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Not only annoying, udpleasant and painful, but may hecome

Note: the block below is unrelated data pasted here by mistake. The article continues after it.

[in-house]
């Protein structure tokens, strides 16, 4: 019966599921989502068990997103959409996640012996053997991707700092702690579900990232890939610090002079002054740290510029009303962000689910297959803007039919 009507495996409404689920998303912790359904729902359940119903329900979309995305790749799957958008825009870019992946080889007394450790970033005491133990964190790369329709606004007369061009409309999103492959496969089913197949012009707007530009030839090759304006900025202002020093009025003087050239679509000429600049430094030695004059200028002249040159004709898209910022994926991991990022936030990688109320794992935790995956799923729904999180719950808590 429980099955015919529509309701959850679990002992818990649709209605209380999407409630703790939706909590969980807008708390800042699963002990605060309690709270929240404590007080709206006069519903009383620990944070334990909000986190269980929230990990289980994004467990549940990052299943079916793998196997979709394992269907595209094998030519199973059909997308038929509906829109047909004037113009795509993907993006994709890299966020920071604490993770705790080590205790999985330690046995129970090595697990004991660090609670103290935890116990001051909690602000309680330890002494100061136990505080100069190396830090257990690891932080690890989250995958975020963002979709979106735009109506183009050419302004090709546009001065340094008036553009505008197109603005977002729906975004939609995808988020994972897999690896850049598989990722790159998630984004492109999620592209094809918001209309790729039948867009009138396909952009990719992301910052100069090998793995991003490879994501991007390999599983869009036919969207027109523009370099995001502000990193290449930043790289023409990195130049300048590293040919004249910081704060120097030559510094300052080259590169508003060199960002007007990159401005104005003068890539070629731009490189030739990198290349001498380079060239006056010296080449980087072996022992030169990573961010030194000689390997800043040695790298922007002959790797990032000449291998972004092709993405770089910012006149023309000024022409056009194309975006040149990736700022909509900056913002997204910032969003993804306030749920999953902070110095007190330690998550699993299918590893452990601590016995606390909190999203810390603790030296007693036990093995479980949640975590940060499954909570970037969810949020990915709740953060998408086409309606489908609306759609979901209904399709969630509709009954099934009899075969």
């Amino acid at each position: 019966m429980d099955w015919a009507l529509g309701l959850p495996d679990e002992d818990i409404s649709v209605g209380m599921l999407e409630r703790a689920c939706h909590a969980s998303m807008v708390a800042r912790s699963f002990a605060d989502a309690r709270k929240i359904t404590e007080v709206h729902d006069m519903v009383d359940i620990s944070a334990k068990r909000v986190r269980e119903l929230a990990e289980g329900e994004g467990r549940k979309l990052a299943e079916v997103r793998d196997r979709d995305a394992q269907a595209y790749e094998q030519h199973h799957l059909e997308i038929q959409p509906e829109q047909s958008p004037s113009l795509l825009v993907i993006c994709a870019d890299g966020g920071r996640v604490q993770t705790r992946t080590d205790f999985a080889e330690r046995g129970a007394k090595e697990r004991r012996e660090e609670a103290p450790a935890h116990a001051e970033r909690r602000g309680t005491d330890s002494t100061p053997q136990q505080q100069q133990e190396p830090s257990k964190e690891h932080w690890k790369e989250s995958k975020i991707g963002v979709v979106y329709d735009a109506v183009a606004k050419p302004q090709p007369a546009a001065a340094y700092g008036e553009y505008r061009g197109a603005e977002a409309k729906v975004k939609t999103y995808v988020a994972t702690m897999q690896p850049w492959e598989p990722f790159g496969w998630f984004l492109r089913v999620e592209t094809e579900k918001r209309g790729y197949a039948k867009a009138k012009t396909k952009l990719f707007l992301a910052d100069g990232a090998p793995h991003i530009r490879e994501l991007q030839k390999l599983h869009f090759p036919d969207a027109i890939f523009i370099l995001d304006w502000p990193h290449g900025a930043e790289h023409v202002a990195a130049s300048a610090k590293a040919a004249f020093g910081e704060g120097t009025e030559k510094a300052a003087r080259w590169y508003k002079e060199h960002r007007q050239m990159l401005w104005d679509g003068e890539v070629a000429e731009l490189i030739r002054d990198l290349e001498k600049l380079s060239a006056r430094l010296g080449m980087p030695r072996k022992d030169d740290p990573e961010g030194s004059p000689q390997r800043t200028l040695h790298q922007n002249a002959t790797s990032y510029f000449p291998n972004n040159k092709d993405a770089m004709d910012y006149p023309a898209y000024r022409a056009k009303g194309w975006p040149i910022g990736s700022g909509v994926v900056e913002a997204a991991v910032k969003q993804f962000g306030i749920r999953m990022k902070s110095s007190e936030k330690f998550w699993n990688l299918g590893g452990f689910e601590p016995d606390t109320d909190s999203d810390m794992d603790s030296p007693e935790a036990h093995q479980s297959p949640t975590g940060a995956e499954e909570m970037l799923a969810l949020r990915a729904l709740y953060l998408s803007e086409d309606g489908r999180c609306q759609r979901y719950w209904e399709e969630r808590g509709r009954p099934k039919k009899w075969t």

positively dangerous if neglected. It's due to a condition, however, over which you have more or less personal control. The first taste of ST. JOHN'S COUGH CURN will take . away that iarsh, tickling feeling in the throat; the second will smooth the surfaces of the throat passages; the third' will bring ease to the lungs. It is pleasant to take-the babies like to take it--there is no after effect deleterious to the system. The relief is quick and the cure lasting. And all this for only 50c per large bottle. "You can get it at Chapple's" LOCAL AND PERSONAL J. V. Miller, 'a stockman of Merrill, is visiting friends in Billings. Harry Wright is spending a few days at Custer on business. Major J. E. Edwards, a banker of Forsyth, is in Billings on business. Dr. J. H. Rinehart left yesterday morning for Custer on a professional trip. / J. W. Farrell of the Joliet k'rading company was a Billings visitor Sun day. John McCullough was a business visitor in a Billings yesterday from Joliet. Miss Edna Gilsdorf returned yester day morning from a visit with friends at Joliet. J. 'H. McShane, a contractor 'of northern Wyoming, is in the city from Ranchester. George E. Mushbach, a well known man of Red Lodge, was a Billings vis itor Sunday. J. A. Snidow, a rancher of Park City, was a business visitor in Bill ings yesterday. William S. Arthur of the Huntley reclamation service visited Billings friends Sunday.' W. H. Beckett returned yesterday from Livingston, where he spent Sat urday and Sunday, . Walter Alderson spent Sunday here with friends.. Mr. Alderson is a busi ness, man of Red Lodge. W. A. Talmage, a prominent busi ness man. of Red Lbdge, visited old friendV in Billings over Sunday. George Lamport, a prominent coal mine .operator of Bearcreek, is visit ing friends in Billings this week. . W. D. Sell, manager of the A. L. Babcock.store at Bridger, was a busi. ness visitor in Billings yesterday. is in the city, and will, assist in the de Bishop M. J. Lenihan of Great Falls dicatqry exercises at the new church -ntet Sunday. ': . , :., C. W. ,Swearihgen, city engineer of Grea.t Falls, is in the city and balled on City Engineer Gerharz at the city har's yesterday, frs. Neill Flatt is in the city from the Flatt ranch near Hysham, visiting her daughter, Miss 'Lillian Flatt and old friends and neighbors. J. E. Spurling, general agent for the Northern Pacific in 'this'city, left yes terday morning for a trip over the r4d on a tour of inspection. R. E. Taft, chief engineer for the Great Northern Railway company, and A. Guthrie, a contractor for the com pany, were in Billings yesterday. Mrs. H. O. Kennedy and daughter, Mae, of Anaconda, arrived in Billings Sunday and rare visiting Mrs. J. P. Kennedy of North Thirtieth street, L. V. Jenkins and C. S. Marvin -were Laurel visitors in Billings Sat tirday. night and Bunday. Both at tended the attraction at the Babcock thenter Saturday night. Biarry b. Wilson. a fctmer employe of the Gasette's coici.oring force left list night for Miles City to accept a temporary position as- linotye operator on the Yellowstone Journal. Mies Christinia Elder, a well khown young lady of Miles City, returned to her home yesterday after visiting her siicer Miss Anna Elder at her home on North Twenty-ninth street, for a few days. Mrs. Margaret E. Smith and daugh ters, Marguerite, Nellie and Evelyn, of North Thirty-fourth street have re turned to their home after a mqnth's visit with friends and relatives in Everett, Pa. From Saturday's Daily: E. M. Hough, a business man of For syth was in the'city yesterday. Paul R. Trigg, a well mown young man of Laurel, yisited !tilings friends yesterday. . Frank Todd. has returned from a trip to .hicago- and. ~er, cities of the middi~ l west. A. B. Culver; a, conductor on the Northern Pacifie, has returned from a trip to the south. Mr. and Mrs. F. P. King of Bridger are spending a few days with Billings friends this week. Walter R. Spencer, a Laurel mer chant, was in Billings yesterday on a short business trip. G. M. Fletcher, a manufacturer's agent of this city, returned 'yesterday from a trip to Fergus county. John Schroeder, a stockman and rancher of Lake Basin, was a busi ness visitor in Billings yesterday. Miss Laverich, head trimmer in the Kron millinery establishment, arrived in the city yesterday from Chicago. Harry B. Drum, a prominent wool grower of this section, is in the city calling on old friends, from Lavina. Paul Behrendt, manager of the Bill ings Iron Works, left yesterday morn ing for Huntley on a short business trip. C. R. Willard, a resident of Los Angeles, is spending a few days in the city looking up investments in this section. Al Thomas, a well known wool grower and rancher of the Lake Ba sin, is in Billings calling on his many friends here. Mr. and Mrs. Louis Gerard of Lau rel visited friends in Billings' yester day. + Mr. Gerard is a prominent hotel man of Laurel. Deputy County Attorney Taylor spent yesterday at Columbus on busi Iless connected with the duties of his office and is expected to return this niorving. D. F. Lemaster, sales agent for the Billings Land & Irrigation 'company, returned Thursday from a two-weeks' visit with friends and relatives' in Washington and on the Pacific. coast. James Grady, a musician who was shot by John Gilchrist in. the Bud weiser saloon rdcently is reported as suffering considerable pain from the effcts of the wound in his hip. ZDr. J. J. Mahoney, a prominent phy sician and surgeon of this city, re turned yesterday morning from St. Louis, where he has "been visiting friends and attending. surgical clinics. Mr. Mahoney studied medicine in St. Louis for several years. Commander Allen of the U. S. navy, formerly in command of the Topeka, stopped over in Billings Thursday for a visit with Sam Gray of the Vogue, while en. route to Port land, where he will take command of the battleship Wisconsin and will later join Admiral Evans' Pacific squadron at San Francisco. From Sunday's Daily. Herman Lehfeldt is in the city from his ranch on Sand creek: H. P. Hogan of Huntley was regis tered at one of the local hotels yester day. Glen Davis, foreman at Hesper farm, spent yesterday in Billings on busi ness.. F. Williams, a well known barber of Red Lodge, was calling on friends in Billings yesterday. Frank Simpson, a carpenter of Red Lodge, is spending a few days in Bill ings accompanied by his family. V. E. Meyer; manager of the Billings Cigar company's store, has returned from a short business trip to Helena. Coad Osborne, a rancher of Moore, Mont., stopped over in Billings yester day while en route to Kansas City on a business trip. Miss Theresa O'Donnell. a 'teacher in the public schools of the county at Canyon creek, visited friends and rela tives here yesterday. Mr. and Mrs. Harry Woodman ex pect to leave early this week for Hel ena where they will make their fu ture home. 'Mr. Woodman was for merly a manufactirer's agent in this city asi4 he and his wife have lived in Billings for'g veral years past . Mr. and Mrs. . J.. Youinans, for mer residents of Billings at present living in Portland, Ore., where Mr. Youmans is engaged'in business, ar rived in Billings ..yesterday to attend the funeral services over the body of Mrs. Youman's'father, $ n Chirch. Mrs. F. E. Nelson of North Thirtieti street expects to learve this morning for: Butte to.in .her husband who is, runnihg out of t.aeit on the North ern Pacidi. Mr. 'Nelson is a con ductor and formerly'made his home in this qity but is at preseht relieving a conductor running'out of Butte. Mrs. Nelson expects to 'temain in the cop per camp a week or 10 days. LIST IS LONG IN CITY COURT TWENTY-TWO PRISONERS FACED JUDGE MANN YESTERDAY. FINES ARE NUMEROUS City Will Be $145 Richer if All Fines Asessed Are Palid-Disturbers Are Most Numerous in Court and Re. late Thrilling Tales. When. Judge Mann climbed up on his dais yesterday, morning for the ' Monday. session of police court he ; looked down upon a "lake of faces." It could hardly be called a sea, but it was big enough to be called a lake, for with the many prisoners and the witnesses, together with the police of ficers, the little court room in the city hall was packed. There were disturbers and plain drunks, and drunks with frills and Austrians who flashed guns and there was a negro woman and a negro man, as well as white men of all degrees and races, though mostly of frowsy appearance and bleared eyes. If all the fines assessed yesterday are paid the city will be $145 richer as a result of the deliberations of the court, while ift they are not paid sev eral of the 22 people, arraigned will have to spend some time working for the city. Of the disturbers Joe Ryan and Henry Hermann seemed to be the. star performers. Ryan, Hermann, Joe Keil, a ,bartender at 'the Blue Rib bon, and Rose Barry, a woman of easy virtue at "Dutch Mary's," were mixed up in a four cornered row which started inside the house and ended on the sidewalk. Kell got a black eye and broken nose, Hermann was slight ly bunged up and fined $10 and Ryan was fined $20 when he came up in' police court. It appears that Hermann got into a row with Rose Barry, that Ryan and Keil in some way butted in and the three men mixed it outside. Officer Bakke made the arrest, which oc curred Sunday night. Fines Them -11. Exasperated at his failure to learn from a bunch of five Austrians or Italians, whichever they were, the real facts as to the row which' oc curred Friday nightin a shack, on Lower Minnesota avenue, Judge Mann simply fined each man in the crowd $5 on general principles. The row start ed at an Austrian wake or. something of the sort and. had resulted in indis criminate shooting which hurt no one. Every man, when questioned, shrugged his shoulders and disclaimed any knowledge of the trouble. The men arraigned iere Tom 'Ko-. sowac, Toin Kovanon, Mike Stovi-, witz, Tom Komerio. and Mike Mero-: nova. Thbse are their 'iames oi tihe police blotter, and 'they :are probably no more incorrect than anybody'. else could get them. A family jar of large proportions was aired in" court yesterday when Mike Schropp, Tom Line and Peter Stocket were arraigned on a charge :of disturbance. Schropp's father, moth-. er and two sisters as well as a couple of neighbors told. the court all about' it. They explained that Schropp was several different kinds' of a mean man, that.he threatened to beat his father, mother and all the neighbors and that he constantly disturbed the peace of the vicinity. On this particular occasion it seems that Schropp, according to those who testified against him, had come to the house along with Line and Stocket, had cat'ed his parents and family the vilest names imagina able, and generally disgraced himself. Costly Fight. Surveying the situation from his high seat of justice, Judge Mann con cluded that Schropp had disturbed the peace $25 worth, and Tom Line and Stocket $5 worth apiece. When the matter of the state against May White (black) and A. C. Morris (blacker) was called and heard it appeared that though Morris had beaten Miss White instead of his wife it was largely by mistake, and as it also appeared that Miss White had done some damage to Morris the fines' in either case were not made large. Morris agreed to pay or serve out a fine, of $10 and Miss White gath ered the wherewithal to meet a $5 fine. Ed Misken had been drunk and disorderly and resisted arrest. He was fined $10. 'Charles Youngshrist, a one-armed Swede, found sleeping in a barn, was' given a chance to go back to work, Jack Banter, John Doe Nelson, Dave Griffin, Pat McGill, E. R Kent and Fred Raymer all. "plain drunks" were fined $5 each, while Frank Bell, an old .offender was. given a few minutes to get' out of town, and Squaw Kelly, whose recent sentence of .10 days was abrogated to get him is' leave town and who didn't leave, was sent back for 10 days. FRUT ,Lh IBiTS A A' RA :RIVING PREPARING' FOR STATE HORTI CULTURAL MEETING. MUSIC EViEY SESON Will Vote on Best Variety of Winter Apples that Cian ie5, Successfully . Raised,, in the Rtite-Campbell too Sick to Attend. Fruit exhibits for the meeting of the Montana Horticulturai society which will be held in Billings the last four days of this week are beginning to ar rive and arebeing, stored in one of the local commission' company's ware houses. Prizes have been offered for exhibits of all kinds including canned fruit and potted plants. " I. D. O'Donnell received a fruit ex hibit sent by, Amob. Beck of -Stevens ville, Mont., Saturday and received a number of other exhibits yesterday. ;Billings people will be given an oppor tunity' of exhibiting canned fruits and potted plants even if they are unable to exhibit winter apples. A beautiful vase is offered as a plrize for the best display of potted plants. One of the features of the meeting will be the selection of the best winter apples that can be raised in the state. A vote will be taken on the various varieties exhibited in order to select the best variety. The famous "McIn tosh Red" of the' Bitter Root valley now holds the distinction of being the best winter apple grown in the state, according to the vote taken at the two previous meetings. New Variety of Apple. O0. S. Chilcott, a prominent nursery man of Carbon ':county who has a ranch near Rockvale has' an apple raised from a seedling, which he has named the Yellowstone and which will probably be exhibited by him and be voted on in selecting the most pop ular winter apple. Dr. W. X. Sudduth of Broadview has received a letter from Prof. Campbell, the father of dry farming, to the ef fect that he will be unable to lecture during the institute and horticultural and dairymen's meeting on account of sickness. It is said that Prof. Camp bell is confined to his bed with an at tack of pneumonia. Arrangements hate been made to have music during each session of the meeting and one evening session will be held at the Babcock theater to which everyone is invited. An at tractive program has been arranged and will include lectures on "A Day with Luther Burbank" illustrated by stereoptician slides by President Ham ilton of the State Agricultural college, and a lecture on Lewis and Clark in Montana," also illustrated, by Prof. Elrod of Missoula. WINIFRED GERARD WEDS BOULDER MAN MARRIAGE OCCURRED AT TOWN SEND LAST TUESDAY. Mies Winifred Gerard,. daughter of L;. J. Gerard, a .vell tkown hotel man :of' Iaurel, was 'united in marriage to Richalrd Buck, a -prmtin'ent business mnan of Boulder, at' Townsend last Tuesday.+ Mr. and Mrs. Buck will make. thpir` home at Boulder. The marriage came as +a complete surprise to the many friends of the young people in this 'section: Mrs. Buck was. entered as a Laurel candi date for The Gazette oriental tour contest, but after her marriage she announced that she wished her name withdrawn. The, bride formerly resided at Lau rel where she is held in high esteem by all. She has spent the greater part of her life in this part of the state and has hosts of friends rboth in Laurel and in this city. Mr. Buck resided at Laurel for sev eral years, but recently moved to Boulder where he engaged in business. His many friends have only the best wishes for the future welfare of him self and, bride. BRASIER SUES ON PROMISSORY NOTE WANTS TO' FORECLOSE A FARM MORTGAGE. Perry W. Brasier filed suit to fore close a mortgage against George W. Crawford and his wife, Grace Craw ford, in the district court yesterday. Brasier states in his complaint that Crawford and hid wife executed a promissory note fo' $1,346,78 in his favor June 26, 1906, an I that the note was secured by a mortgage on the northwest quarter of section 27, township I north, range 27 east. He a:so recites that lie was forced to bring an 'action to collet on this nota ~nd demands 'that the' mortgage be fore~losed, the pr,.prty, sold by 'Ulia sheair and that jnudgment be giv+n him ter $1,364.78, interest ,at 8 opw ..nt from Jne 26. , 1906, until tie settlement of the suit, and $144 as i - torney fees. r Judge J ee B. GoCa is attorney for the plinutfti tlrea t etion. NATURALIZATION PAPERS. Edwin McDermand Would Become Citizen of the U. .8. Edwin McDermand, a native of Can ada and a stationary engineer by o. cupation, sigiuled his intention of, be doming a liticeq of the United' States, yesterday,.by taking, out first natural isation papers before the clerk of the district 'court. McDermand came to the country when he was three:years old. He filed on a farm unit on the Huntley tract yesterday after taking out first papers. He formerly resided in Lincoln, Neb. HOG THIIEFS ARE CAUGHT STOLE FAT PORKER FROM C. 8. BROTHER'S RANCH. WALKh INTO NEAT TRAP Believed That the Three Men In Cu. tody. Are Members of Organized Gang of Chioken Thieves-No Faith in the Rabbit's Foot. In the arrest of Frank Watson, W. J. Mansfield and F. E. Gladwell by the sheriff's force for stealing a hog ftom C. S. Brother, city superintend ent of schools, it is believed that a gahg of chicken thieves who have been operating in and around Billings for some time past is broken up. The men were arrested by Sheriff Webb, Under Sheriff Hubbard and Sheriff Fallon of Big Timber last Sun day night shortly after they had stolen and killed a hog on Mr. Broth er's ranch, four miles north of the city on the Billings bench. The sheriff has received numerous complaints recently of chickens being stolen around the city,.and has been watching for the culprits for several weeks. Sunday night Webb, Hubbard and Fallon went out to the Brother's ranch and hid themselves in a straw staclk about 100 feetifrom the chicken house and hog pen. After patiently waiting for several hours their vigilante was rewarded by hearing some one about the place. As it was moonlight the watchers could easily distinguish the forms of three men moving about. Soon they heard the hog squeal, and then the sound of two blows when the men hit the hog over the head with an axe. Threw Rabbit's Foot Away. After 'knocking the hog ,in the head the men cut its throat ahnd dragged the carcass up to the l`y-' stack. As they approached the etack: one of the men 'who had been watch ing in order to warn the others of dan ger rah up to them, and when all three arrived at the stack they looked. up into the barrels of three shotguns in the hands of the officers. The prisoners were urought to Bill ings and yesterday complaints charg ing them with grand larceny were dIs sued by the county attorney's 'office. On the way to Billings o ,; of the prisoners pulled a rabbit's foot from his pocket and threw It away.' saying as he did so that he .lought that ip~ charm was the cause of his, being caught. The officers say th the three 'men arrested have -been commnitting numer ous depre4ations °aroundl the city for several weeks ast, - and claim that they have stolen dozens of chickens and disposed 'o02 them at the butcher shops and Chinese restaurants. Many Traps Laid. Dr. Clark recently lost 52 fine Ply mouth Rock pullets. Two men were seen breaking into a chicken house at the Newman ranch, south of the city, but escaped after rtaking the hinge9 off the door. Roosts without number in every part' of the city have been robbed, and it is believed that the men under arrest are responsible for most of the thefts. Traps were laid by the officers many times and once after they watched at a place the greater part of, te night, being forced to abandon their vigil in the small hours of the morning on account of the cold, the thieves vis ited the place soon after they left and got away with some chickens. As the men were caught in the act of stealing a hog, which constitutes a grand larceny charge, end the sacks which they had with them to carry the parts of the ahimal back to this citj were full of feathers, the evidence against them is of the most damaging kind. The three culprits were arraigned before Justice Mendenhall yesterday afternoon and after waiving a prelim inary hearing were bound over to await the action of the district court. DIVIDEND 18i DECLARED. Employes of"iJohn Wardlow Geit 65 Per Cent of Claims. A dividend of $245.80 was declared r the estate of John Wardlow,' a iankrupt of Gardiner, by Refereq -Frith in bankiruptchr court yesterday. This dividend paYs 65s per cent 'ofll the priority , claimsi whiwiich-included bills for wages due employes. Of th hotel which the- bankrpti operated '.i Gardinet.: The other creditors;iwill not realize anything ono their claims. ROBS. A NEGRESS GETS SIXTY DAYS JAMES, WATTS WORKS SMOOTH GAME B:lUT IS CAPTURED. May Brown is a decent hardwork ing colored girl who. his been em ployed as a domestic at the home of "Frenchy" Bury. James Watts on Saturday night called at Mr. Bury's house and representing himself as a ranch owner told Mis% Brown that he wished to hire her to take care of his ranch home while the family was away. "I'll pay you $25 a month and board and. room" said the ostensible ranch nman. Miss Brown jumped at the. offer but said that she must have some shoes before she went out, to the ranch. Seeing a pretty 'ring drop from the girl's finger, Watts picked it ulp and" refused to return it, later coming up town where it is said he at tempted to dispose of it. When tried Monday morning Watts admitted that he had no ranch and pleaded not guilty. He was given 60 days. He is an old offender and has been up and served time on numer ous other charges. BIRTHS ARE SCARCE. Number of New Citizens Recorded is Not Great. Births recorded in the office of the city clerk in the past few days have not been numerous and the stork will have to get a bustle on him if he is to make up for the ravages of his en emy, the great reaper, during the month of February. Boys were born to W. B. George and wife and to Thomas Giffin and wife, girls to H. C. Drange and wife, Mr; and Mrs. Frank O'Mara and Mr. and Mrs.'Guy Willis. INDIAN WAIVES HIlS PRELIMINARY HUSBAND OF 13 YEAR OLD GIRL IS ARRAIGNED. William Eagle, the half breed Indian Vwho is charged with committing per jury in giving data for the issuance of a marriage license permitting him to marry Agnes Langenfeld, a thirteen year girl, 'waived his preliminary hear ing in Justice Mendenhall's court yes terdey and was bound over to await the, action of the district court. The girl will be taken to the House of the Good Shepherd at-Helena by the authorities. Rules and Conditions of the Gazette's IHono ll-Japan Touar Any yotung dy over 18 'years of age is eligible if en dore by ie well known subscribers to TheRGazette. ,)istribt . One oonsist=of .Yellowstone County. Ditrict lTwo consists of ,Park, Rosebud, Carbon, Sweetgrass andi..uster ,Counties, Mon"i tana, and Sheridan and Big Horn Counties, Wyoming. One contestant, receiving the highest vote of her district will make the tour. Candidates' names, must be placed in the iaistrict in which she resides but she will not be limites 'to that district: in ob taining votes. A vote is a vote no mater whereit 'comes from. Names must be written on each coupon whether single or specials and must be deposited within one week from the time issued. Votes will be counted daily at 3 o'clock in the after noon (except Sundays) and the totals printed in The Gazette the following morning. Voting swill commence February 7th and continue until: April 10th at 7 o'clock p. m., when ballot box will be turned over to the judges. The judges will be selected by the candi dates. Value of Coupons Coupons cut from the Daily or Sqmi-Weekly Ga zette ..... ........ .. ... .... ........... .. .. ._.. i vote Special Coupons issued for ayments on subscrip tion in advance as follows: The Daily Gazette, 1 month (75c), special for ........... 50 votes'' The Daily Gazette 6 months ($4.00), special for ....... 400 votesr` The Daily Gazette 12 months ($7.00), special for 1,000 votes, The Semi-Weekly Gazette 12 months ($8.00), spec-. ial for ......... ................................................... . . . ....... . 300 .votes For subscription in arrears for each $1.00 paid a -.,, special for ............................. . .. .........---- votes: 1 z1 VOTING COUPON The Gazette's Honolulp-Japan Tar GOOD FOR ONE VOTE For Miss NOT G OOD . . : In the Statcf Montana, at he Bonds, . .etc l..r ....a Bankinghouse, furntmiture and i tu. .r....... ... o .. .. ... O, . .9 at s i N otes o other Nation a , anks. 1.25.00 Useir'cheent . 1o1urrend,4 Cikles and ohr cnts....... h tems ....... ........19,480 Notes of other Netional seie ..................... . J. . 10 oLeal tnder note.s....... 1,1 Redemption fund with c U. nikersandet (5 per ,ent of circulation)........ .1,875" o0 :".r' a "..'. ,.,:' :. : ." LIABILITIES. -, .:'' . ('Capital Stock paid in ...... ............ $150,000.,"x. S cr nsfund .................. 4 ..7 . 8O0. 'r UndivdedCpofites, .. expnse. a e.... Ration!l Bpi k nothe oul;.nding....e . 87,00 0oa ofe to other National ) .it as Tanks........ ......... $ 8.g797.48,. Due to c State Banks and . . s. ;.0 o rankers...... ...... .7;b 95 0 w. Due to Trust Companiesa and Savings Bank ....' 17,791 18 e Individual deposit. sub. ec to check....... .... 659 790 29 Demand certificates of e.e posit ...... ...... ........ 406 44' ' Time certificates of de. : CLt yeard che 87ks...se. 8225 Caster'gchecksotttande or a ins .. 9.................. 3.,970 5 Total.............. ........., 6;.i1; 3 16 STATF. OF MONTANA, ' COUNTY OF YELLOWSTON., . I, Lee N. Goodwin. Cashier.of t.e sbo .e namei bank; do solemnly swear that the'a ov',: statement is true to the beet of my knowledge and belief. Las N.: GoOnwkI.:. Subscribed and sworn to before me this. 2lth day of February, 1908. LLOYD LIPP Correct-Attst: Notary Publi. I. D. O'Dossae. , H. W. Rolwzrxi SHOT DEAD AT SHRINE: (Continued, from First Page.), dows were splintered. No one was injured. A few months ago the body of an Italian was found in the street near Localo's store. There was a bomb, il the pocket of the dead man; and it was believed he had failed in his purpose and was killed by his associates. Immediately following the murder of Guiralamo Cella, ,a well known Ital-' lan merchant, last nnght,. todays .crime is regarded by the p9lice' as evidelic that the blackmailers and hiurderers whose crimes have beep aimed chiefly at Italians have been maide bolder by the continued inability'of the police to. detect and punish them,' , Last year800,763 persons visited the Museum of Art in New York city, the largest attendance for any year ex Sceptone since the museum was organ i..d.